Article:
Equally, you can then start to understand what specific features correlate to sales and performance and impacts and really start to improve the performance of how your website performs and behaves for your customers. The same thing applies to both environments here.
If you are a listing site and you list jobs or you list products or classified ads, is it location filters that they have at the top? Is it availability? Is it reviews? Is it scores? You can crawl a number of your competitors across a number of areas and identify whether there’s a pattern, see a theme, and then see whether you can leverage and better that and take advantage of that. That’s a great way in which you can use it.
Example 3: Recommendations, suggestions, and optimization
But on top of that and the one that I am most fascinated with is by far recommendations.
Think about how powerful that is. You can crawl your own site, understand your own recommendations at scale, identify the stock of those recommendations, the price, whether they have images, in what order they are, and you can start to build a really vivid picture as to what products people associate with your items. You can do that on a global scale. You can crawl the entire of your product portfolio or your listing portfolio and get that.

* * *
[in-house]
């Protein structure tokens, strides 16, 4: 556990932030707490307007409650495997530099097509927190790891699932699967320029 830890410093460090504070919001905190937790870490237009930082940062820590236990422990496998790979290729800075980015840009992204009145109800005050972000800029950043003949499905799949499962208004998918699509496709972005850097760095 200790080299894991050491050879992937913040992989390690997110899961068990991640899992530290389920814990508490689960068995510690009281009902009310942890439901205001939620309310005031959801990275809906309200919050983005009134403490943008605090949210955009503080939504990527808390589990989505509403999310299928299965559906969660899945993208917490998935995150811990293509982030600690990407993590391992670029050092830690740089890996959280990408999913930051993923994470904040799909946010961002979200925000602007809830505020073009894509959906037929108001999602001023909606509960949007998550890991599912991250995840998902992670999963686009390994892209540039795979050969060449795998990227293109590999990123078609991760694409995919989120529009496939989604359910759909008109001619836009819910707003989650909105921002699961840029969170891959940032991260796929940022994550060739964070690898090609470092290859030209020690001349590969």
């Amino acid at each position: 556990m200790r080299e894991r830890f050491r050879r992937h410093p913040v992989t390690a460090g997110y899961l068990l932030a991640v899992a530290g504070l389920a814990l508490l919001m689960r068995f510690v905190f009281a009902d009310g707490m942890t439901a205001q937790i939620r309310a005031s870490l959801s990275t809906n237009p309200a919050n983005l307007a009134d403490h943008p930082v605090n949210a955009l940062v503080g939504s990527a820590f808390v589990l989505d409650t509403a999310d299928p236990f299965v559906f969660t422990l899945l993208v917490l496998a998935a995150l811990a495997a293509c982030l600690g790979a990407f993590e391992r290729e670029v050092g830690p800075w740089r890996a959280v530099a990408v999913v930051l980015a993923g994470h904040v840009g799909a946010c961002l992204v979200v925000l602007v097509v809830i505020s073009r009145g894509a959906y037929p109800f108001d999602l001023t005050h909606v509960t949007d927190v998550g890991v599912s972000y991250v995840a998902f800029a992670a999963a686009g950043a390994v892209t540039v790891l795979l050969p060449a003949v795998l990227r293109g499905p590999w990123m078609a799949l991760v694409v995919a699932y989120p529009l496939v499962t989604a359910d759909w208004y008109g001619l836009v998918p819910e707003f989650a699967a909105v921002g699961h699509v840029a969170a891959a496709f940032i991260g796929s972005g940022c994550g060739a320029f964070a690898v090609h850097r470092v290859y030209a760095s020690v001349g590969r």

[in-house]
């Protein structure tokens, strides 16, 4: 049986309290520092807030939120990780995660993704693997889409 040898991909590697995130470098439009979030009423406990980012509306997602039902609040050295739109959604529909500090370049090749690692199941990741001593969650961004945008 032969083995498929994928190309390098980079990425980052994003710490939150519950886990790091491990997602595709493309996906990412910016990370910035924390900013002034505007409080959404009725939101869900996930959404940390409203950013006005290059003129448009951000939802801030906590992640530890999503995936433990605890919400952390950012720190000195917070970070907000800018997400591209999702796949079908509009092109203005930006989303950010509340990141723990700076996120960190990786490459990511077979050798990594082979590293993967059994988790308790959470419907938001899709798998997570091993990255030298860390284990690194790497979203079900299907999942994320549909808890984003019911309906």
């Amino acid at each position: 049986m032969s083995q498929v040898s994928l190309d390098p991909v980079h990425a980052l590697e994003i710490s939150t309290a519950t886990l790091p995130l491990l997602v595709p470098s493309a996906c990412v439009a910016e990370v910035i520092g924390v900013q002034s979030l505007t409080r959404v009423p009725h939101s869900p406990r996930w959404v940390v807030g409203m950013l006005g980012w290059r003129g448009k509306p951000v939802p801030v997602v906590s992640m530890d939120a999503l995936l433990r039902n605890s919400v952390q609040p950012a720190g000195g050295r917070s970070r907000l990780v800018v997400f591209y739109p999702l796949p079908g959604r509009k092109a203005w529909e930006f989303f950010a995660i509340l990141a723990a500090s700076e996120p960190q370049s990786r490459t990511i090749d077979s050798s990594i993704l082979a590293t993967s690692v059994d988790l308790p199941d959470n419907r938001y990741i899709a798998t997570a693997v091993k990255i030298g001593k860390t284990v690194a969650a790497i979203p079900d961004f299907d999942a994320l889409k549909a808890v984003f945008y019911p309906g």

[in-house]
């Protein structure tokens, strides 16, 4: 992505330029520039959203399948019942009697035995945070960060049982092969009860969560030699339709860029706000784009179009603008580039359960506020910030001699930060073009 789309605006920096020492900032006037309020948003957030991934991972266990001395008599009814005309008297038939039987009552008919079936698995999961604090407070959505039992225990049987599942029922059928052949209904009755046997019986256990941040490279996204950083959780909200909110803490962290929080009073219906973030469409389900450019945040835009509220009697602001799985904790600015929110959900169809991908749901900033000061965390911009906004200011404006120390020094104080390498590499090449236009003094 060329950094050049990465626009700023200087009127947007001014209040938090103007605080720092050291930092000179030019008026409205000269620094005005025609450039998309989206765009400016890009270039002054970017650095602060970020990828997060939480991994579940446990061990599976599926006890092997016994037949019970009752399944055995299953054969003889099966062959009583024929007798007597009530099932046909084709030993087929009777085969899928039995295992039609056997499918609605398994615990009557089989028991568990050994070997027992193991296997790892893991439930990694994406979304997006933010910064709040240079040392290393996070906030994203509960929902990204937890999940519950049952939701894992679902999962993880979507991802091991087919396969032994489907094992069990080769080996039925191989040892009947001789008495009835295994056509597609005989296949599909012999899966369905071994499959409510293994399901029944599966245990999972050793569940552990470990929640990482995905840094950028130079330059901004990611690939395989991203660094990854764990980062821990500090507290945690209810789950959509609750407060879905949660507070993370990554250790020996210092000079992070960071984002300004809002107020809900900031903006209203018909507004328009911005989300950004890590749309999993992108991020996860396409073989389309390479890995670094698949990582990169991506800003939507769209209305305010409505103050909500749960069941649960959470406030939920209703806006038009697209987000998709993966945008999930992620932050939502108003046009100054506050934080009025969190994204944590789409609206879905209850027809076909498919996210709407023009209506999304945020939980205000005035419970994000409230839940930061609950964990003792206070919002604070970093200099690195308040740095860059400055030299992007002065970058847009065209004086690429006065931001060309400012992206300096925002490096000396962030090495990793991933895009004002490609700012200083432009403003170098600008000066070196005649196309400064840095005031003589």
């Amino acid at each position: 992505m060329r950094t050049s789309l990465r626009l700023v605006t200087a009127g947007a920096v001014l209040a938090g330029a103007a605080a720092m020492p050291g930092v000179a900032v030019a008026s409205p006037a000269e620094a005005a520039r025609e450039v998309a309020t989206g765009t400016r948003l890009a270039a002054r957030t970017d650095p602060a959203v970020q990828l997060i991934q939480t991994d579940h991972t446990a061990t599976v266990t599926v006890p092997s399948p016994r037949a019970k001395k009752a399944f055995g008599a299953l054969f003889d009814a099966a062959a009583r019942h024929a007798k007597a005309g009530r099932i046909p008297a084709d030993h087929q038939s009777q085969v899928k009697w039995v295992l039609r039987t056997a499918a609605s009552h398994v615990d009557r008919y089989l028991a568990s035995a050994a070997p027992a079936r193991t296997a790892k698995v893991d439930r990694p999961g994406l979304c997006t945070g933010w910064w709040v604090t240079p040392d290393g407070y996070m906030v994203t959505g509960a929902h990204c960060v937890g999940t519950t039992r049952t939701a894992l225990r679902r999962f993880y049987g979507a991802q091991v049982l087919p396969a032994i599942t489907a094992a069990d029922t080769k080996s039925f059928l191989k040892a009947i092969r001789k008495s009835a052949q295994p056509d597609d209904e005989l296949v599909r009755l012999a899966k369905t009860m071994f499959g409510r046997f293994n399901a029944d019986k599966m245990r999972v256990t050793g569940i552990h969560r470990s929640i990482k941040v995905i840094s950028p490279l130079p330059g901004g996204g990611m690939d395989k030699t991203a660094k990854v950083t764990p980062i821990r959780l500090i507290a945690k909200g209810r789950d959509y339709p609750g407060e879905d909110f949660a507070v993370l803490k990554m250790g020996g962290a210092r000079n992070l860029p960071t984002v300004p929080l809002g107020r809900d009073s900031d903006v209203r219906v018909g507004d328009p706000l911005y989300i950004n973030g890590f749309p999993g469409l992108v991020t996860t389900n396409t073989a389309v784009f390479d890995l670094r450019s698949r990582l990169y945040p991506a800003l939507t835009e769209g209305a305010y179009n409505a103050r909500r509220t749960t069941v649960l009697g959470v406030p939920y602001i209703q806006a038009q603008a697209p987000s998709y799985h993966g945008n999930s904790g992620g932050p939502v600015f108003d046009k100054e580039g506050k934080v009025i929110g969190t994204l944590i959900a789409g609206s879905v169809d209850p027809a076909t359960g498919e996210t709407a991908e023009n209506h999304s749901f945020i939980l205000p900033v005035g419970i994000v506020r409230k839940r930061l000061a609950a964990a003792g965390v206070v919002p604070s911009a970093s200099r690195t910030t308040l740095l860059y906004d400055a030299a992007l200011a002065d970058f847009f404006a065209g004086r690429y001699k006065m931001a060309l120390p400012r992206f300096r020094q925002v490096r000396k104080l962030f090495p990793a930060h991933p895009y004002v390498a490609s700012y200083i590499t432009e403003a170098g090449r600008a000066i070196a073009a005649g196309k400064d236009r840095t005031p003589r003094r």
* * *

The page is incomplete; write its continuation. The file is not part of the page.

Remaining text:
But again, back to powerful intelligence, your competitors, especially when you have competitors that might have multivariable facets or multivariable recommendations. What I mean by that is we’ve all seen sites where you’ve got multiple carousels. So you’ve got Recommended for You.
You might have People Also Bought, alternative suggestions. The more different types of recommendations you have, the more data you have, the more intelligence you have, the more insight you have. Going back to say a real estate example, you might be looking at a property here. It’s at this price. What is your main aspirational real estate competitor recommending to you that you may not be aware of?
Then you can think about whether the focus is on location, whether it’s on price, whether it’s on number of bedrooms, etc., and you can start to understand and behave how that can work and get some really powerful insights from that.
Custom extraction is all about granular data at scale
To summarize and bring it all to a close, custom extraction is all about great granular data at scale. The really powerful thing about it is you can do all of this yourself, so there’s no need to have to have meetings, send elaborate emails, get permission from somebody.
Fire up Screaming Frog, fire up DeepCrawl, fire up whatever kind of crawler you want to use, have a look at custom extraction, and see how you can make your business more efficient, find out how you can get some really cool competitive insights, and yeah, hopefully, fingers crossed that works for you guys. Thank you very much.
This is a meaty topic, we know — if you enjoyed this Whiteboard Friday and find yourself eager to know more, you’re in luck! Luke’s full presentation at MozCon 2019 goes even more in-depth into what custom extraction can do for you. Catch his talk along with 26 other forward-thinking topics from our amazing speakers in the MozCon video bundle: